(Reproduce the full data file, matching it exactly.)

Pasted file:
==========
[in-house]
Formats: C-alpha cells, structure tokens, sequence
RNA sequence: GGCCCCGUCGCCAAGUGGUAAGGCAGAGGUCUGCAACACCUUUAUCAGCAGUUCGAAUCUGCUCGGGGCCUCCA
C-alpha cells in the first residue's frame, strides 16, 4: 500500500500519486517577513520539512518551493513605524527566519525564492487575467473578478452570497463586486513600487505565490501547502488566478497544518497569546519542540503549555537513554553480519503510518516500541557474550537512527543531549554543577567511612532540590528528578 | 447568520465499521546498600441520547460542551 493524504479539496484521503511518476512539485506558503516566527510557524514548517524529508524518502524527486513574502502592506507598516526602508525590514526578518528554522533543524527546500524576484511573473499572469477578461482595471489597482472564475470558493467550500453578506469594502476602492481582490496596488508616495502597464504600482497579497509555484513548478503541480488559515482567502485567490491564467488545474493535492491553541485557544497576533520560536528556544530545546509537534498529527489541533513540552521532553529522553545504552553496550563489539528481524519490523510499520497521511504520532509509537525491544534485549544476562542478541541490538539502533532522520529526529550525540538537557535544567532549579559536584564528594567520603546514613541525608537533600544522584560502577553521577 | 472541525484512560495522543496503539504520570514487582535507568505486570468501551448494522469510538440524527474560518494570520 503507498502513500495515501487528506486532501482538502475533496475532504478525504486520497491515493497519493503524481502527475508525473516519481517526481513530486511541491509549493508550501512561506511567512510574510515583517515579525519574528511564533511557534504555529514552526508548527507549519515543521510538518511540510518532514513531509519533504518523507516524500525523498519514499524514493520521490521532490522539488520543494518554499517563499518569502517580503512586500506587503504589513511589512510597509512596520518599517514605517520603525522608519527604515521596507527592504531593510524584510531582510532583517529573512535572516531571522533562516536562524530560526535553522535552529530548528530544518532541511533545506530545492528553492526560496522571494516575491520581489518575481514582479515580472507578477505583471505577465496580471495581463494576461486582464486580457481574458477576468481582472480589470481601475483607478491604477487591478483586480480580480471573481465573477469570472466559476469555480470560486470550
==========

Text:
[in-house]
Formats: C-alpha cells, structure tokens, sequence
RNA sequence: GGCCCCGUCGCCAAGUGGUAAGGCAGAGGUCUGCAACACCUUUAUCAGCAGUUCGAAUCUGCUCGGGGCCUCCA
C-alpha cells in the first residue's frame, strides 16, 4: 500500500500519486517577513520539512518551493513605524527566519525564492487575467473578478452570497463586486513600487505565490501547502488566478497544518497569546519542540503549555537513554553480519503510518516500541557474550537512527543531549554543577567511612532540590528528578 | 447568520465499521546498600441520547460542551 493524504479539496484521503511518476512539485506558503516566527510557524514548517524529508524518502524527486513574502502592506507598516526602508525590514526578518528554522533543524527546500524576484511573473499572469477578461482595471489597482472564475470558493467550500453578506469594502476602492481582490496596488508616495502597464504600482497579497509555484513548478503541480488559515482567502485567490491564467488545474493535492491553541485557544497576533520560536528556544530545546509537534498529527489541533513540552521532553529522553545504552553496550563489539528481524519490523510499520497521511504520532509509537525491544534485549544476562542478541541490538539502533532522520529526529550525540538537557535544567532549579559536584564528594567520603546514613541525608537533600544522584560502577553521577 | 472541525484512560495522543496503539504520570514487582535507568505486570468501551448494522469510538440524527474560518494570520 503507498502513500495515501487528506486532501482538502475533496475532504478525504486520497491515493497519493503524481502527475508525473516519481517526481513530486511541491509549493508550501512561506511567512510574510515583517515579525519574528511564533511557534504555529514552526508548527507549519515543521510538518511540510518532514513531509519533504518523507516524500525523498519514499524514493520521490521532490522539488520543494518554499517563499518569502517580503512586500506587503504589513511589512510597509512596520518599517514605517520603525522608519527604515521596507527592504531593510524584510531582510532583517529573512535572516531571522533562516536562524530560526535553522535552529530548528530544518532541511533545506530545492528553492526560496522571494516575491520581489518575481514582479515580472507578477505583471505577465496580471495581463494576461486582464486580457481574458477576468481582472480589470481601475483607478491604477487591478483586480480580480471573481465573477469570472466559476469555480470560486470550